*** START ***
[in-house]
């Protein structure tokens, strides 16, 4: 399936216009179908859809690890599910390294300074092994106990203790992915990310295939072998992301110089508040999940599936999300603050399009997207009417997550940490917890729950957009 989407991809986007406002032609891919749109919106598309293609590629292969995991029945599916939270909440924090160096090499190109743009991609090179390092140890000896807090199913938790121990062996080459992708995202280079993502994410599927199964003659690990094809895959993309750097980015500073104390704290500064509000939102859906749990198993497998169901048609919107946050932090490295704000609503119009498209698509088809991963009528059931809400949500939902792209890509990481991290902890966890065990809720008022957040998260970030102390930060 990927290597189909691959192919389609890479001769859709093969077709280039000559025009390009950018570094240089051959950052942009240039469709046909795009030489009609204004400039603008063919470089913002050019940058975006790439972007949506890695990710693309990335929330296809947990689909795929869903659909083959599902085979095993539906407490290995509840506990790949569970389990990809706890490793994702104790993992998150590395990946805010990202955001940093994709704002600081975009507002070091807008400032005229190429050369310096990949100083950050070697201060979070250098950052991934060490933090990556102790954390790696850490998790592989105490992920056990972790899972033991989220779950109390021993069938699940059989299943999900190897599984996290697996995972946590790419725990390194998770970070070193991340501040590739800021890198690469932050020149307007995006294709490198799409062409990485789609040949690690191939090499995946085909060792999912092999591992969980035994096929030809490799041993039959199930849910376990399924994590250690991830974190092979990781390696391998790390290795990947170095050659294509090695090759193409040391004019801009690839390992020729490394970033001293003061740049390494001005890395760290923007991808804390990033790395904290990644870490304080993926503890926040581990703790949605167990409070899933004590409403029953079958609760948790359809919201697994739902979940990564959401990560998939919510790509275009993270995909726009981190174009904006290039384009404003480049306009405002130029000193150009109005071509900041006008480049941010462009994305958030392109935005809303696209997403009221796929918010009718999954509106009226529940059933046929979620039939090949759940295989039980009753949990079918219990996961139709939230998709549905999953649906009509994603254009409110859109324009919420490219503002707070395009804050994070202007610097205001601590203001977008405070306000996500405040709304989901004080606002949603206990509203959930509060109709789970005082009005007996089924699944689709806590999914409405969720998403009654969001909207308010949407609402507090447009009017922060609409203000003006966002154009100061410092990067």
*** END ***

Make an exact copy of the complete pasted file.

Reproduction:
[in-house]
């Protein structure tokens, strides 16, 4: 399936216009179908859809690890599910390294300074092994106990203790992915990310295939072998992301110089508040999940599936999300603050399009997207009417997550940490917890729950957009 989407991809986007406002032609891919749109919106598309293609590629292969995991029945599916939270909440924090160096090499190109743009991609090179390092140890000896807090199913938790121990062996080459992708995202280079993502994410599927199964003659690990094809895959993309750097980015500073104390704290500064509000939102859906749990198993497998169901048609919107946050932090490295704000609503119009498209698509088809991963009528059931809400949500939902792209890509990481991290902890966890065990809720008022957040998260970030102390930060 990927290597189909691959192919389609890479001769859709093969077709280039000559025009390009950018570094240089051959950052942009240039469709046909795009030489009609204004400039603008063919470089913002050019940058975006790439972007949506890695990710693309990335929330296809947990689909795929869903659909083959599902085979095993539906407490290995509840506990790949569970389990990809706890490793994702104790993992998150590395990946805010990202955001940093994709704002600081975009507002070091807008400032005229190429050369310096990949100083950050070697201060979070250098950052991934060490933090990556102790954390790696850490998790592989105490992920056990972790899972033991989220779950109390021993069938699940059989299943999900190897599984996290697996995972946590790419725990390194998770970070070193991340501040590739800021890198690469932050020149307007995006294709490198799409062409990485789609040949690690191939090499995946085909060792999912092999591992969980035994096929030809490799041993039959199930849910376990399924994590250690991830974190092979990781390696391998790390290795990947170095050659294509090695090759193409040391004019801009690839390992020729490394970033001293003061740049390494001005890395760290923007991808804390990033790395904290990644870490304080993926503890926040581990703790949605167990409070899933004590409403029953079958609760948790359809919201697994739902979940990564959401990560998939919510790509275009993270995909726009981190174009904006290039384009404003480049306009405002130029000193150009109005071509900041006008480049941010462009994305958030392109935005809303696209997403009221796929918010009718999954509106009226529940059933046929979620039939090949759940295989039980009753949990079918219990996961139709939230998709549905999953649906009509994603254009409110859109324009919420490219503002707070395009804050994070202007610097205001601590203001977008405070306000996500405040709304989901004080606002949603206990509203959930509060109709789970005082009005007996089924699944689709806590999914409405969720998403009654969001909207308010949407609402507090447009009017922060609409203000003006966002154009100061410092990067």